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EU court tells EMA: don't grant access-to-documents requests, for now

World News | May 01, 2013


Lynne Taylor

EU court tells EMA: don't grant access-to-documents requests, for now

The European Medicines Agency (EMA) has been ordered by the General Court of the European Union (EU) not to provide documents as part of two access-to-documents requests until the Court gives a final ruling.

The Court has given these interim rulings as part of the court cases brought by drugmakers AbbVie and InterMune, which are challenging the EMA's decisions to grant access to non-clinical and clinical information, including clinical study reports, submitted by companies as part of marketing authorisation (MA) applications in accordance with the Agency's access-to-documents policy of 2010.

The EMA said yesterday (April 30) it is considering whether to appeal the interim decisions. While it "welcomes" the opportunity for legal clarification of the concept of commercially-confidential information, it says it also "notes with regret” the decisions of the President of the General Court to grant interim relief to AbbVie and InterMune and to order the Agency not to release the relevant documents until a final judgement in the main cases is made.

However, the EMA adds that, pending the outcome of the final judgement on the main cases, it will continue with its policy of granting access to documents. It will consider requests for access to documents similar to those contested by AbbVie and InterMune on a case-by-case basis in light of the Court Orders, it says, pointing out that since November 2010 it has released over 1.9 million pages in response to such requests, and that this is the first time that this policy has been legally challenged.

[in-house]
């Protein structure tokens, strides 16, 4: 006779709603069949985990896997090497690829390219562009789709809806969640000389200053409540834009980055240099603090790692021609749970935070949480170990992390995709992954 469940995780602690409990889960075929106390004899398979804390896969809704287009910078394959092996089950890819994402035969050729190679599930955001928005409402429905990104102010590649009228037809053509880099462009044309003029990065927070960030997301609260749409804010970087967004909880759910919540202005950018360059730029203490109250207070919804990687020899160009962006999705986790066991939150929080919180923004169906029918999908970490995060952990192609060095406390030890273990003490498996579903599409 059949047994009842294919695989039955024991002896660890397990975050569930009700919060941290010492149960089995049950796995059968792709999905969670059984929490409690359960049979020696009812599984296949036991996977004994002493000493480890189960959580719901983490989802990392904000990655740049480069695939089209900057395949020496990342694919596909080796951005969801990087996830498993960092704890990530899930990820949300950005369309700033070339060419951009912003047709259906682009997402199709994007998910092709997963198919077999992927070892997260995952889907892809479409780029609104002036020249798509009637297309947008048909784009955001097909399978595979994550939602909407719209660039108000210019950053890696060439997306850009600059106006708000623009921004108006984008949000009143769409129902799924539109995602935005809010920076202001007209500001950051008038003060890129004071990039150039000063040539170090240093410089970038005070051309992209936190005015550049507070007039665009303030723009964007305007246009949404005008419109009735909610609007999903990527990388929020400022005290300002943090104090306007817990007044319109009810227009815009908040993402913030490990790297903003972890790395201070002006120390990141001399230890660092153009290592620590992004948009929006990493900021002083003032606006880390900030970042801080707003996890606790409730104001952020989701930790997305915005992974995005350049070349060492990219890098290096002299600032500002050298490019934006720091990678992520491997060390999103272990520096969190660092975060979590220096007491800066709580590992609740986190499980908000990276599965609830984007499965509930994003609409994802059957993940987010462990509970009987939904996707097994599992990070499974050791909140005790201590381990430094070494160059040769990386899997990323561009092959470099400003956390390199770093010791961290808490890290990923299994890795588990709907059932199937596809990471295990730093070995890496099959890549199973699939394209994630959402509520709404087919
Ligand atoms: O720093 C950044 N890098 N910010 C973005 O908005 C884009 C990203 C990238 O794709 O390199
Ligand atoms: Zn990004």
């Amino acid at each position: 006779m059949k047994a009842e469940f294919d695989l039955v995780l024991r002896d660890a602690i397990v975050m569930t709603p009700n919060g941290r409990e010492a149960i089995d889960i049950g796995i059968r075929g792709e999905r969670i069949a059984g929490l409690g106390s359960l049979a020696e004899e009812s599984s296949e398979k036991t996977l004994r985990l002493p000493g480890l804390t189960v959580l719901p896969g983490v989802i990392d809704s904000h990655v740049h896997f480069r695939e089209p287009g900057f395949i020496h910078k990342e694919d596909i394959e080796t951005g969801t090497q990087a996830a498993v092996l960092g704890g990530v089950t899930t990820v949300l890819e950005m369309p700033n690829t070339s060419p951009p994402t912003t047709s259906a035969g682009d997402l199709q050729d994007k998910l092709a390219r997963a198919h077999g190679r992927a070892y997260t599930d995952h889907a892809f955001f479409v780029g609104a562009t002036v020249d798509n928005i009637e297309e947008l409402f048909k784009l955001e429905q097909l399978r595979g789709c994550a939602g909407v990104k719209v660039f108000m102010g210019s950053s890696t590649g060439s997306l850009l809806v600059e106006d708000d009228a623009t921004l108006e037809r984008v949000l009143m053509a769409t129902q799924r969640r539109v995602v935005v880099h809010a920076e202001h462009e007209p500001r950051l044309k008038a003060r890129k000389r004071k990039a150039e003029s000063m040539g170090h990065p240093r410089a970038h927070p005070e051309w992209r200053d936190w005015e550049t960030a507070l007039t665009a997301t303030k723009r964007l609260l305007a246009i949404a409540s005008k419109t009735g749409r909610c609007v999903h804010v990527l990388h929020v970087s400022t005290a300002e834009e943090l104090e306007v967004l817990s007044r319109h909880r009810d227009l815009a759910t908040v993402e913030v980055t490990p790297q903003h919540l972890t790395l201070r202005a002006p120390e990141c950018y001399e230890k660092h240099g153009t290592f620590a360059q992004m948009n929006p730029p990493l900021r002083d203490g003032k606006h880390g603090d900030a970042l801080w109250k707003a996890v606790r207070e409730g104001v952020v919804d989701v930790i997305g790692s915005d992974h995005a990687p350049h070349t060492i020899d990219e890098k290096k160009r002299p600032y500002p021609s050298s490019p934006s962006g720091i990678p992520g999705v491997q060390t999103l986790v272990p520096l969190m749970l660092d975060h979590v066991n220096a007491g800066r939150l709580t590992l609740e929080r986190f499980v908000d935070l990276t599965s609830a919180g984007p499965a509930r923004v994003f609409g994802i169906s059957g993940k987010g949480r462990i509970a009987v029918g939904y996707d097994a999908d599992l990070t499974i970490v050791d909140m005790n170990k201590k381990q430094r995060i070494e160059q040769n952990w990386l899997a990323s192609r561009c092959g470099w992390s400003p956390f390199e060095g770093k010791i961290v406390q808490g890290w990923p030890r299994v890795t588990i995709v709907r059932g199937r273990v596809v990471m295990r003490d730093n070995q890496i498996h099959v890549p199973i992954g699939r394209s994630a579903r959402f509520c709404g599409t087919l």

Also, since AbbVie and InterMune filed their legal actions, EMA has received more than 30 statements of support from various stakeholders, says the Agency. These have included the European Ombudsman, national competent authorities, members of the EMA Management Board, Members of the European Parliament (MEPs), academic institutions, non-governmental organisations, citizens' initiatives and scientific journals. Some of these have also applied to formally intervene in defence of the EMA at the Court, it adds.

EMA executive director Guido Rasi was reported yesterday as warning that if the Court orders the Agency to stop the release of data, "that would be the worst possible boomerang for the industry. The most powerful weapon we have to tackle distrust is transparency," he said.

However, the Pharmaceutical Research and Manufacturers of America (PhRMA) commented that while biopharmaceutical companies support "responsible data-sharing that protects patient privacy, maintains the integrity of the regulatory review process and preserves incentives for biomedical research…unfortunately, the EMA's current and proposed policies fail to respect these principles."

- EMA has also said that it will continue the process begun in 2012 towards proactive publication of data from clinical trials supporting the authorisation of medicines once an MA decision has been taken, and will continue with the process of drafting its policy on proactive publication of clinical trial data

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